Micro-credentials have long been looked upon as a validation of a skill or a function in an area of expertise. Aimed at equipping students with the knowledge that they otherwise would have been deprived of, such digitally badged credentials are an assurance to employers who rely on the curriculum vitae, the recruitment examination (if any) or if it comes to that, the background checks. Their complaint is plain and simple, they admit that there is a badge let’s say on the LinkedIn profile of a candidate but how does it explain their ability, as claimed by the issuer of the credential, to uplift an organization.
the fault does not lie on the side of the employer. In fact, the global certification industry needs to take charge of the issue and try to spread awareness as to how people should perceive these alternative badges and what is their significance. They need to get the message across the board that professional credentials earned outside the sphere of formal education, demonstrate both technical expertise and dedication to take on the task of being job ready. In addition, further trust can be established by the market reputation of the certificate issuer in the global certification industry.
There are a number of players in the field in this discipline. Talking of the USA alone, there are more than 4000 certification bodies. Microsoft, Cisco and other tech–giants have all platform-specific credentials that assess the expertise of an individual on their platforms. Considering the size of the industry, shouldn’t the certification issued be vendor neutral. After all, it is the skill that should be valued the most and ultimately that skill could be applied to various platforms. That’s what essentially the credentialing systems development should be all about.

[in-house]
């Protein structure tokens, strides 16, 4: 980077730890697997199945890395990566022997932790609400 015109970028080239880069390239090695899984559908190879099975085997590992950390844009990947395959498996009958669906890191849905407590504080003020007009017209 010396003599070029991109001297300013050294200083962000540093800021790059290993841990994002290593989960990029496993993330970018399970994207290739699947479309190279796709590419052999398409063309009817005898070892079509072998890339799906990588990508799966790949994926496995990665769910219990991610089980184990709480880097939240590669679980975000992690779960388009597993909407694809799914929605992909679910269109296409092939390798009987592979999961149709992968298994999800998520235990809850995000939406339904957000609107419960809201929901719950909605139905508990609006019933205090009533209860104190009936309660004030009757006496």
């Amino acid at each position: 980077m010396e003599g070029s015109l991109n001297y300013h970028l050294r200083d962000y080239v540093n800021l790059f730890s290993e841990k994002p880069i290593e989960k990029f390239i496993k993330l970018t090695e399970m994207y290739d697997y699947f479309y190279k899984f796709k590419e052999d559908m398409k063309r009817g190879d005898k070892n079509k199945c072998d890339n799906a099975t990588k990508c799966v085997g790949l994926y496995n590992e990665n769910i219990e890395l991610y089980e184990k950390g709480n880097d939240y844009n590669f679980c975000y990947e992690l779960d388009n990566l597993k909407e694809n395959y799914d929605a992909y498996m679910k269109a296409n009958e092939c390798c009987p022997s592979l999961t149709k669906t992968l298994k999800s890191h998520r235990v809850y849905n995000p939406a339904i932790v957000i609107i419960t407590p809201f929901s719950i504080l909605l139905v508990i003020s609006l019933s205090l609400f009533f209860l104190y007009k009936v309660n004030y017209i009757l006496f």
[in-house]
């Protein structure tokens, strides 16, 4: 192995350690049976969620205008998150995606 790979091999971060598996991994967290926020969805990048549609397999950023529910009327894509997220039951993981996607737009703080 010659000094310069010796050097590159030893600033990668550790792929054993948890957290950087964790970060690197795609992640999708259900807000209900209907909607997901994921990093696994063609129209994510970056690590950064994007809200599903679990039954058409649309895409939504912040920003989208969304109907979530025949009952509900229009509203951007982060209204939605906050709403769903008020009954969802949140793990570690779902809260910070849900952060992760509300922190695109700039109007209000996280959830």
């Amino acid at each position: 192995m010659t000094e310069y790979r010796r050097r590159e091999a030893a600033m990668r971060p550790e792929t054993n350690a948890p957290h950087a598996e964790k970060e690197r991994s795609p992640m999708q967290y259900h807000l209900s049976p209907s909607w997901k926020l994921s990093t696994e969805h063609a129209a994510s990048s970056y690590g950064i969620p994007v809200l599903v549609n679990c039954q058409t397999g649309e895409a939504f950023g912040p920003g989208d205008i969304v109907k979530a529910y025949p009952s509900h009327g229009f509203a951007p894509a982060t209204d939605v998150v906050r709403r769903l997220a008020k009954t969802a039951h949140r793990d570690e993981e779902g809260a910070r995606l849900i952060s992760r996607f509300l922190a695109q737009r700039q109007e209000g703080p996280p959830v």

Credforce, in essence, is the body which has its footprints in every location across the globe covering 178 countries. Teaming up with players like the BPO Certification Institute, it has made popular BCI’s workforce certifications. But that’s just the tip of the ice-burg. Its clientele in the professional credentials workspace includes premium segment players like the Talent Management Institute (TMI™), the Data Science Council of America (DASCA™), the United States Private Equity Council (USPEC™), the Investment Banking Council of America (IBCA™) & the Strategy Institute to name a few.
In its efforts to cover as many aspects of the credentialing industry as possible, Credforce has expanded its ambit of services with associations in other academic verticals. Through its Credbadge™ unit, it renders into effect open badges that can be used to display validated skills by credentialing vendors. Adhering to its fundamental policy that revolves around getting job-ready skills to people in the form of certifications, Credforce has also tied up with leading exam-centers that allow for people to schedule credentialing examinations at a specified venue.